Exercise makes people more extraverted and agreeable, recent research finds.
These are just two of the positive changes that modest amounts of exercise can have on personality.
Exercise also increases people’s conscientiousness and makes them more open to experience.
A few of the benefits of these personality changes include:
- More extraverted people tend to have more positive emotions,
- greater conscientiousness can lead to more success in life,
- and being open to experience is linked to intelligence and creativity.
In contrast, those who remain sedentary tend to see the opposite pattern of changes to their personality.
These include reduced agreeableness, being more closed to experience and less conscientious.
The conclusions come from a study of over six thousand people who were followed for more than twenty years.
They each completed surveys that asked them about their personalities and levels of exercise.
The results showed that only relatively small amounts of exercise were linked to positive changes in personality over the years.
The study’s authors write:
“A physically inactive lifestyle has a range of long-term
biological, health and cognitive outcomes, such as higher risk of frailty, worse mental and physical health and declines in
memory and executive functions.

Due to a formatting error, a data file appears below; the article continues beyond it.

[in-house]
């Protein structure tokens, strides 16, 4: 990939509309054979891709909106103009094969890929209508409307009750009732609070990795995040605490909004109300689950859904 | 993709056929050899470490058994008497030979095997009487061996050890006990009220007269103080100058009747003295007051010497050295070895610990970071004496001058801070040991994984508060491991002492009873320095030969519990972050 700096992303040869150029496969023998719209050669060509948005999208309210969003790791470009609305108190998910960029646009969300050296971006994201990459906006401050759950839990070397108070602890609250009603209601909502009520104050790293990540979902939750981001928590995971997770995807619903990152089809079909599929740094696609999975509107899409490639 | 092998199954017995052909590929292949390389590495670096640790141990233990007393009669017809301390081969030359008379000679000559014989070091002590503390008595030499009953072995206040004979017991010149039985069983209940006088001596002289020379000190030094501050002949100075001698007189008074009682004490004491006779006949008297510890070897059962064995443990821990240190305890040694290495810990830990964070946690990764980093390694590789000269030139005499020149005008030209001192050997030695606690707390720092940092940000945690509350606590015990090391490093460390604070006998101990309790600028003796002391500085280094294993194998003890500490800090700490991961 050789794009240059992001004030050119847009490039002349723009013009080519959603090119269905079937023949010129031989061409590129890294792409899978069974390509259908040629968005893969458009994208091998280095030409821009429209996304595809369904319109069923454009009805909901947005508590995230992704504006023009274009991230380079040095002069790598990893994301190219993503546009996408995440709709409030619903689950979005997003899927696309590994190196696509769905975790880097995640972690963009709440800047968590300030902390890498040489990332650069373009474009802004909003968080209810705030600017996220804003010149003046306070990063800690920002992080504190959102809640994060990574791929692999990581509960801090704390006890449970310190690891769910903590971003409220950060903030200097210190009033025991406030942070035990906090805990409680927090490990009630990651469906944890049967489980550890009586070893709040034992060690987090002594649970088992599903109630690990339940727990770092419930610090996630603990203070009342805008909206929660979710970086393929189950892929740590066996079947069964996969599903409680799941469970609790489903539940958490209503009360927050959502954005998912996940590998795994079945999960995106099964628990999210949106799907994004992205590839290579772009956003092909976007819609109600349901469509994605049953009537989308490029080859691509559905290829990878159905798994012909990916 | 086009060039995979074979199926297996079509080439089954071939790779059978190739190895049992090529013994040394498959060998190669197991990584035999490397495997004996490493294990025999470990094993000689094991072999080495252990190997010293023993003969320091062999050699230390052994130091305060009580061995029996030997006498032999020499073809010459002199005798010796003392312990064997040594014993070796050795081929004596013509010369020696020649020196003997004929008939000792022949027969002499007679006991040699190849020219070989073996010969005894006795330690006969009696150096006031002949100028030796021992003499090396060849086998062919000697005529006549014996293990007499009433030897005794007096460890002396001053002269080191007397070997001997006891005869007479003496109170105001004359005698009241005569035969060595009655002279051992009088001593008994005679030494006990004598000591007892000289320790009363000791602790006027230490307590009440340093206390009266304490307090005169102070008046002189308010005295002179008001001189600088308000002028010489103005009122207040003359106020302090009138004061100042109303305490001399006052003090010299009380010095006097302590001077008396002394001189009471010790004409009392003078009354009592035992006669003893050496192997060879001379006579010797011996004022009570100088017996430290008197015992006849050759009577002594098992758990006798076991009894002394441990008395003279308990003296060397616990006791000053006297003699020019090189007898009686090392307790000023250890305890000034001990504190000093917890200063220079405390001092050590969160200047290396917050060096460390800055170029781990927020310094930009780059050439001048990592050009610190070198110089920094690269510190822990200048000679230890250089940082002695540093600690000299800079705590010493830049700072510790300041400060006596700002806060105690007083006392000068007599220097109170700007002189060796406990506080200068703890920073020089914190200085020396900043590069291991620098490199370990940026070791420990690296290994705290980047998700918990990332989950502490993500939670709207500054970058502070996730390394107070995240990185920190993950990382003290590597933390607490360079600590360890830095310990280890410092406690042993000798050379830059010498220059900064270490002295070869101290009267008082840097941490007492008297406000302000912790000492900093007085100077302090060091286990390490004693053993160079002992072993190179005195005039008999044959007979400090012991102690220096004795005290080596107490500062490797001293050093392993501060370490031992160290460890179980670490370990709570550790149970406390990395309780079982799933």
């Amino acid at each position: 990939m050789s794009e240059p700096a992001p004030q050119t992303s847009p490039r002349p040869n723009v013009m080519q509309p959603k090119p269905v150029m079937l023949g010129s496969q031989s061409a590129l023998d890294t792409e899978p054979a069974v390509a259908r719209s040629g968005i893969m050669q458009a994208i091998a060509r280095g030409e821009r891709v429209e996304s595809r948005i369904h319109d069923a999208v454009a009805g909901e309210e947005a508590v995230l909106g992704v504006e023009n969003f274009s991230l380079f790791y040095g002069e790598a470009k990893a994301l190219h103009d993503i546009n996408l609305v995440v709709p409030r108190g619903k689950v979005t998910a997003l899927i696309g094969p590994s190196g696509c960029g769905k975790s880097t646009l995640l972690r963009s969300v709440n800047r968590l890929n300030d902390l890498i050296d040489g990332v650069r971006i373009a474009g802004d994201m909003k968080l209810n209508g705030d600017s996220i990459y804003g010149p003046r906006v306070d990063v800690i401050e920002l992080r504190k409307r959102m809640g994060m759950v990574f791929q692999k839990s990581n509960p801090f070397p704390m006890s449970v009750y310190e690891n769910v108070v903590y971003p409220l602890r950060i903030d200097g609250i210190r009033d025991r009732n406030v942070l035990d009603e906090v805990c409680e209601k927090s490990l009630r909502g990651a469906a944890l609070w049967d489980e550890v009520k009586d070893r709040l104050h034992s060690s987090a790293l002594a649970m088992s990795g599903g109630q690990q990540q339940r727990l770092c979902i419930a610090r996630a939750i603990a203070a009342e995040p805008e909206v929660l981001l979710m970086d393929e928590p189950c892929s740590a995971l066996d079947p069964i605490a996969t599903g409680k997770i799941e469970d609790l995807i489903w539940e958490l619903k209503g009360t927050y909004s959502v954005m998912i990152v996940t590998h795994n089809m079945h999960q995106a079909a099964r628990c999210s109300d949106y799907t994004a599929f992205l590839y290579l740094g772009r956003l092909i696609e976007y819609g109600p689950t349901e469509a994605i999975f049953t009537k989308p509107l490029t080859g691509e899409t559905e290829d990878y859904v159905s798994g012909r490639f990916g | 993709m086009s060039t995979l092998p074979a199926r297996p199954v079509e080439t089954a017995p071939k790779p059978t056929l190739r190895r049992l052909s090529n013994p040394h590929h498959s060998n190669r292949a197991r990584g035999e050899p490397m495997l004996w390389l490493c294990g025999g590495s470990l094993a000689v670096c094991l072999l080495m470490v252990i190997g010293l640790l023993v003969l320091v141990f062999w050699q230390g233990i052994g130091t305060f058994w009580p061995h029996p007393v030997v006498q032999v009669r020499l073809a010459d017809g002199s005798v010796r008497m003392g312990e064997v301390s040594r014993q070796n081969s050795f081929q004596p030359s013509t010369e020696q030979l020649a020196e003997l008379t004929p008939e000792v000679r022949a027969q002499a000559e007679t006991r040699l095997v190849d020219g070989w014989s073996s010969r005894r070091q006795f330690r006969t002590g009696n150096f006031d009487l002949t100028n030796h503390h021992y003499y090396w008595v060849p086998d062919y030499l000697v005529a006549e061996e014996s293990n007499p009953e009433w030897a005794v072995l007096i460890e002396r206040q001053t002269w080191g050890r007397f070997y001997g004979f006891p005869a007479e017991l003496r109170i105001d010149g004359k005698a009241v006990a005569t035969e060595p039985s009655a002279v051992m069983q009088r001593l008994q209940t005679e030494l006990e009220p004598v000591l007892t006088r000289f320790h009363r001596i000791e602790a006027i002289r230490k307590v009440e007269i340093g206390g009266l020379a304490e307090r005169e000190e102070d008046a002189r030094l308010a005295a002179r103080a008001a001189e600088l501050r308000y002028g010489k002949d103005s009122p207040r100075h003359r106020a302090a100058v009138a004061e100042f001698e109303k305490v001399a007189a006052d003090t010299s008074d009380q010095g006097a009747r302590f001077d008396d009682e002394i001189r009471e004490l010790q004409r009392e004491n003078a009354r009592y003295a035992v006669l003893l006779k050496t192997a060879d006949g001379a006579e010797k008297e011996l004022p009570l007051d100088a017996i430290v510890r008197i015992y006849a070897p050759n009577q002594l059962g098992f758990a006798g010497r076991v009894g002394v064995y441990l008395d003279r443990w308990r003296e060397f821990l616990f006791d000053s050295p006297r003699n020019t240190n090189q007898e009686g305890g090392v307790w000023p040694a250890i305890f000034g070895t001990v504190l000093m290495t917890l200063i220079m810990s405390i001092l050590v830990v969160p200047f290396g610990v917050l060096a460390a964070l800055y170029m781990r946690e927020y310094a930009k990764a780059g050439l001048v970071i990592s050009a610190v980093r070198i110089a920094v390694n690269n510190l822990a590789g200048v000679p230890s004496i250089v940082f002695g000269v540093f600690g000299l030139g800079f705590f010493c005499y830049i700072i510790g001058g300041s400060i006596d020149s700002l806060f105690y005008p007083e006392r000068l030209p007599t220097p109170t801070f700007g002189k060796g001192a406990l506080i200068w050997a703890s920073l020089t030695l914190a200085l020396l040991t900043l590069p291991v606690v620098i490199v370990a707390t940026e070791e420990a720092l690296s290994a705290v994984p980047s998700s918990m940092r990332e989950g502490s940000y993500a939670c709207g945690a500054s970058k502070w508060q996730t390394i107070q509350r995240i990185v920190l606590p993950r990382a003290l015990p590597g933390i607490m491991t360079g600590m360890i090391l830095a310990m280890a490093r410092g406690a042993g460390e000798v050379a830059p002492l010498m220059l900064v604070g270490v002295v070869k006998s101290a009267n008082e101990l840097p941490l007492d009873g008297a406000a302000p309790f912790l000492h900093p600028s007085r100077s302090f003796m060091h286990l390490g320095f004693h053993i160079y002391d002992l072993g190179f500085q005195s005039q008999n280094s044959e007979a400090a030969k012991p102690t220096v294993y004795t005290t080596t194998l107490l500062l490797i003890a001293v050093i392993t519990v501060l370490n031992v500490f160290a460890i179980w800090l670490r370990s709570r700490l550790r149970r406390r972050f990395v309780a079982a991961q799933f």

Such outcomes, in turn, may have a long-term impact on personality, such as reductions in the tendency to be self-disciplined and organized or to be exploratory and curious.
Indeed, cognitive decline, greater frailty, and more
depressive symptoms and disease burden have been associated with reduced conscientiousness and openness over time.”
Focusing on how habits are initiated is key to getting regular exercise, studies have found.
It’s all about making sure there are regular cues which prompt you to automatically exercise.
To create good exercise habits, you should focus on what starts you exercising, not what type of exercise you do.
About the author
Psychologist, Jeremy Dean, PhD is the founder and author of PsyBlog. He holds a doctorate in psychology from University College London and two other advanced degrees in psychology.
He has been writing about scientific research on PsyBlog since 2004. He is also the author of the book “Making Habits, Breaking Habits” (Da Capo, 2003) and several ebooks:
- Accept Yourself: How to feel a profound sense of warmth and self-compassion
- The Anxiety Plan: 42 Strategies For Worry, Phobias, OCD and Panic
- Spark: 17 Steps That Will Boost Your Motivation For Anything
- Activate: How To Find Joy Again By Changing What You Do
The study was published in the Journal of Research in Personality (Stephan et al., 2018).